Stella looked out the window with only one thought on her mind. Those logs. They were just a bunch of old snags, tossed up on the beach. Twisted roots poked up in all directions. The logs looked like a perfect jungle gym. Why had Mom told her that she couldn’t climb on them?
Ever since Stella, her younger brother Chase, and their parents had arrived at the little resort by the lake, Stella had been eyeing that huge stack of wood. But they had hardly been settled in the cabin where they would be staying when her mom had told her she was not to climb there.
She turned away from the window. What could be so wrong in climbing on a bunch of old logs? She’d hang on tight and be careful. A thought flickered through her mind, and she mulled it over. Then she told her folks she was going for a walk.
“Chase, I’ve got an idea!” she whispered in his ear. “C’mon outside and I’ll tell you!”
A short time later the two of them ran along the sand until they came to the pile of logs. Climbing them was just as much fun as she thought it would be. In just a few minutes Stella gave Chase a final boost, and the two of them stood teetering high atop the logs. It was so quiet and peaceful, and what a view! Why, Mother should just try coming up here herself and see how easy it is, and how much fun. What could possibly be wrong with climbing up here?
Stella sat there enjoying her “victory” of reaching the top, and half wishing someone could see her now. “Well,” she said at last, “I suppose we’d better start down before someone misses us.”
Then it happened! Stella slipped, and a moment later she was lying in the middle of all those old snags, with blood spurting out of a nasty gash on her leg. She began to cry. “Chase, go get Mom and Dad,” she sobbed. It wasn’t long until her parents were slowly carrying her back to the cabin. The wound was too deep for them to bandage properly, so out to the car and down to the mountain lodge for some first aid they went. “It’ll be a long time before that will heal up,” the attendant in the first-aid office warned, “and it will probably leave a scar. In the meantime, you’re going to have to stay off your leg for several days to give it time to heal.”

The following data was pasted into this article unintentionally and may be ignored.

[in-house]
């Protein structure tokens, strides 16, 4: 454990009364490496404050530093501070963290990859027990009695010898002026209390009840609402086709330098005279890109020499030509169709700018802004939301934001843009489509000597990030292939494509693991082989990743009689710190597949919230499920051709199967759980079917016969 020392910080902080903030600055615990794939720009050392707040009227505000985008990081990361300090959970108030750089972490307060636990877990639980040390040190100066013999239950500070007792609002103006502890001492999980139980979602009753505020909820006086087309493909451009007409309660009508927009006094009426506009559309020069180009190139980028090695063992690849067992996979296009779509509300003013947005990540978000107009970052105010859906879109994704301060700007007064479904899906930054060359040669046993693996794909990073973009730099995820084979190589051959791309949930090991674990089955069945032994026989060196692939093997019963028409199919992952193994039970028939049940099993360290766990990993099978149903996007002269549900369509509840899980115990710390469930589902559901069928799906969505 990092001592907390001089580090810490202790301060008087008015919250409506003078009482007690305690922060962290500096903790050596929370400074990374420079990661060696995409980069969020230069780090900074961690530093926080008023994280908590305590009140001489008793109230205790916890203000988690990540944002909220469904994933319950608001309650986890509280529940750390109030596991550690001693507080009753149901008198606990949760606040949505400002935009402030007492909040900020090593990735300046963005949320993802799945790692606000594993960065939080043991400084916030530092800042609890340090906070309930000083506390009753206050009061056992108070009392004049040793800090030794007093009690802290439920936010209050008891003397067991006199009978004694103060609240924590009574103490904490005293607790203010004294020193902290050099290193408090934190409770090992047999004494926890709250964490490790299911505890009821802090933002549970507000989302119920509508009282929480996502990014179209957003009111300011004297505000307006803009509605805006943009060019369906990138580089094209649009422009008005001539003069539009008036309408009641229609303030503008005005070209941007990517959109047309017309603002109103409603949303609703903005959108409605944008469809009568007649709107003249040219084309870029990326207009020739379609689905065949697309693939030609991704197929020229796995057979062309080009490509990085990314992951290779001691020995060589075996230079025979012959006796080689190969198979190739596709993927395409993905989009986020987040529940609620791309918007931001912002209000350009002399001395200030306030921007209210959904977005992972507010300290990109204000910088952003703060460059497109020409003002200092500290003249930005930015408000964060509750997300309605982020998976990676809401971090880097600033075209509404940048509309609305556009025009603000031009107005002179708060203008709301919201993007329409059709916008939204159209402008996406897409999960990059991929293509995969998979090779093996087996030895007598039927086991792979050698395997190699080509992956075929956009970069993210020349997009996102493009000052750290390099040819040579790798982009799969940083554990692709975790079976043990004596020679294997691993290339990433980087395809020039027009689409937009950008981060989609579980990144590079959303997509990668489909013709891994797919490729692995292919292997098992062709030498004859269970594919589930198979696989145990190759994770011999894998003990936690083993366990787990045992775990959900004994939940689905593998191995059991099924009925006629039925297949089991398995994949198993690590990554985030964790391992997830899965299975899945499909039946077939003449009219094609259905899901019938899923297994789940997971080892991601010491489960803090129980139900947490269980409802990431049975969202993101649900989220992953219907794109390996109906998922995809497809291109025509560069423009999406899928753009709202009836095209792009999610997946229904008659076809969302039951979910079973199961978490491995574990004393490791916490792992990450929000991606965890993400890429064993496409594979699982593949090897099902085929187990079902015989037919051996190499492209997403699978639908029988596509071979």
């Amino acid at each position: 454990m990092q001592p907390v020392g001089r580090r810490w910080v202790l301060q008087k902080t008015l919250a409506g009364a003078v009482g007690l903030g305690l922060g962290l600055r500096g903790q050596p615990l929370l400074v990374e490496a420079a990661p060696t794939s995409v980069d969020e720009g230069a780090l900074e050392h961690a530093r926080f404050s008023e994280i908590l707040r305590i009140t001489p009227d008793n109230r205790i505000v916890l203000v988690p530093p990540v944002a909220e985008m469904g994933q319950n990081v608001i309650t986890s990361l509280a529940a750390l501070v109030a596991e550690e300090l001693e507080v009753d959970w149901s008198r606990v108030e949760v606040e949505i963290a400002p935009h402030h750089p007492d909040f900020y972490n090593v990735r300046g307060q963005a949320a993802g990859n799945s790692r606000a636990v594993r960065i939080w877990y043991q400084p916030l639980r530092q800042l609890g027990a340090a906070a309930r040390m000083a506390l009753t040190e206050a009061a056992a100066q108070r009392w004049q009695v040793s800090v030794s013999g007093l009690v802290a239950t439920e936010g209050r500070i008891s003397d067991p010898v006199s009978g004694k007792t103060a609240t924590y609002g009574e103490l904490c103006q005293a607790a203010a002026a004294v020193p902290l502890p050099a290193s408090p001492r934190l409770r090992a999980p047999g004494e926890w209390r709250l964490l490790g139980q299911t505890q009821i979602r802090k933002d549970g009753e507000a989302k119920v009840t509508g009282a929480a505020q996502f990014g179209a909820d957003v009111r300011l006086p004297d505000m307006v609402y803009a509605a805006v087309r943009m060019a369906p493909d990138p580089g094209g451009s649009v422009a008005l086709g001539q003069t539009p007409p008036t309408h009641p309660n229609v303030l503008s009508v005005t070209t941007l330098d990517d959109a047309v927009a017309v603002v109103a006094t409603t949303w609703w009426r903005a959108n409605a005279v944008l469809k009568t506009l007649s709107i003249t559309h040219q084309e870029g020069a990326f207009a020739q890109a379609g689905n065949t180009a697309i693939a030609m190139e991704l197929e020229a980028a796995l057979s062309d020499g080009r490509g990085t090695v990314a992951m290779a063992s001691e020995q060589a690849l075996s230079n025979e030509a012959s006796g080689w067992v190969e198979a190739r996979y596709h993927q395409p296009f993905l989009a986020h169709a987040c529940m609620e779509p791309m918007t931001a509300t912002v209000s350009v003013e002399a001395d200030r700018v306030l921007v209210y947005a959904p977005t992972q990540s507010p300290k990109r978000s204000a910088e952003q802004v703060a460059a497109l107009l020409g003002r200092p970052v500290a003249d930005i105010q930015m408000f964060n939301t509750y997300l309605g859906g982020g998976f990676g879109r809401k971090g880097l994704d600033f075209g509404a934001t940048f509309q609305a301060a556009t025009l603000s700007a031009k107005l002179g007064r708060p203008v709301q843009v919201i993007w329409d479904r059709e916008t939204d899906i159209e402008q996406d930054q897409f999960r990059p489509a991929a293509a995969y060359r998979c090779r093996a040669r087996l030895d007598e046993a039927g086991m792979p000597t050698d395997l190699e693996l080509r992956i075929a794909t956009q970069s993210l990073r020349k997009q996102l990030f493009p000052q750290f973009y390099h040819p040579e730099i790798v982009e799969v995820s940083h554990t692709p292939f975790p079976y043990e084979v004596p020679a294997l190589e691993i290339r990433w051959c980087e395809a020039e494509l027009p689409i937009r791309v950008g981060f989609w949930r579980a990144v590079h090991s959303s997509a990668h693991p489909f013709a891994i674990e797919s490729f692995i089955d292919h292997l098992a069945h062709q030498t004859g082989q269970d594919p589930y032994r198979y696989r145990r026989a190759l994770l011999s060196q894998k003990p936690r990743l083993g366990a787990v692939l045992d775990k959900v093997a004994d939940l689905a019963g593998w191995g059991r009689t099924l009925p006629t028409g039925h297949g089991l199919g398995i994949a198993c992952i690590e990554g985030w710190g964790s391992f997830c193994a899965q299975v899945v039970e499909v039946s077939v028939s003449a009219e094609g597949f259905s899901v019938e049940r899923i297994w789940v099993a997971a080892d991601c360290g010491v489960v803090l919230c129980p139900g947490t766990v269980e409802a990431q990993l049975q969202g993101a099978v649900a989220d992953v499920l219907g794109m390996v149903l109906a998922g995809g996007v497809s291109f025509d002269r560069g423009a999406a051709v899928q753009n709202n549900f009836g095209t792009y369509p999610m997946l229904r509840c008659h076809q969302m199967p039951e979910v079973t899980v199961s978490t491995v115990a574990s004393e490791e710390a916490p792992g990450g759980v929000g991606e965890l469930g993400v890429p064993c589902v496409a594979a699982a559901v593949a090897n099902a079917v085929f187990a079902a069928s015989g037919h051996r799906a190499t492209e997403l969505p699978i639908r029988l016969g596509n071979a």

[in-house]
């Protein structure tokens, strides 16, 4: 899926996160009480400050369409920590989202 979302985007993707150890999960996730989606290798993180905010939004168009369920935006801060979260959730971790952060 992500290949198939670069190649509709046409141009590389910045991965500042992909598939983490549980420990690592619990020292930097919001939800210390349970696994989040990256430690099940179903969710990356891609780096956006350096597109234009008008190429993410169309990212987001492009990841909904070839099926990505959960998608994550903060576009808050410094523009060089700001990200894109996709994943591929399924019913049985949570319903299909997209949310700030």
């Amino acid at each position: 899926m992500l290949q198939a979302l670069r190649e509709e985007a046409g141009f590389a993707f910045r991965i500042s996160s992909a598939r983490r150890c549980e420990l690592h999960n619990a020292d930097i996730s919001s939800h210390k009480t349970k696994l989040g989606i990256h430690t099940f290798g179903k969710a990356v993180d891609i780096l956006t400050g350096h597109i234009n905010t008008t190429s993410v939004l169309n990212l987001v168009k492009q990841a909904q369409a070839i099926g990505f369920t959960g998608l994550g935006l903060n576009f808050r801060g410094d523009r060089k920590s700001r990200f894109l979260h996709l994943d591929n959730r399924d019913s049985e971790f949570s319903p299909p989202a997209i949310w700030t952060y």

The next morning after breakfast, Stella’s dad turned to Ephesians 6:1 in his Bible, “Children, obey your parents in the Lord: for this is right,” he read. “What does it mean to obey? Well, you might not always get to do things just the way you want to. But it’s important to follow the instructions of those in authority. Lots of times it is hard to do what you are told, isn’t it?” her dad asked. Stella looked down and gave a short nod.
“That’s not unusual,” her dad told her. “It’s part of human nature. From the day in the Garden of Eden when Eve disobeyed God, that has been true. Something inside rises up and wants to have its own way, but God can take that out of a person’s heart.
“Look at some examples in the Bible where people obeyed and were blessed. Remember Naaman? When he obeyed and dipped in the muddy Jordan River seven times, he was healed. Abraham was blessed to be the father of a nation. He purposed to obey God even if it meant his son’s life. Moses obeyed and, through him, God worked many miracles.
“In the New Testament, do you remember the man who was healed of the evil spirits that possessed him? Afterward he wanted to follow Jesus wherever He went. However, Jesus told him to stay at home and tell his friends the great things the Lord had done for him, and he obeyed!
“You see, it’s not just children who must learn to obey. Even as adults it is necessary. We obey God by following all the instructions He gives us in the Bible, and by doing anything He reveals to us or leads us to do. We obey our ministers and follow the guidelines of our church because God has provided the ministry to watch for our souls. We also obey and follow the rules of our country.
“As your dad, I need to help you learn to be obedient. Each day when I wake up I ask God to guide me through the day and show me what things He wants me to do. I pray for you too, Stella and Chase, that God will guide you. I want to be a faithful father to you, and to lead and instruct you in the right way. It is God’s plan that children obey their parents and their parents obey God. Think of the obedience God required of His own Son—Jesus let Himself to be nailed to the Cross to die.
Tears trickled down Stella’s face. “Mom and Dad, forgive me,” she said. Then, as she bowed her head and poured her heart out to God, God’s peace and forgiveness flooded her heart and her tears turned to rejoicing. She knew that from now on God would help her obey her parents.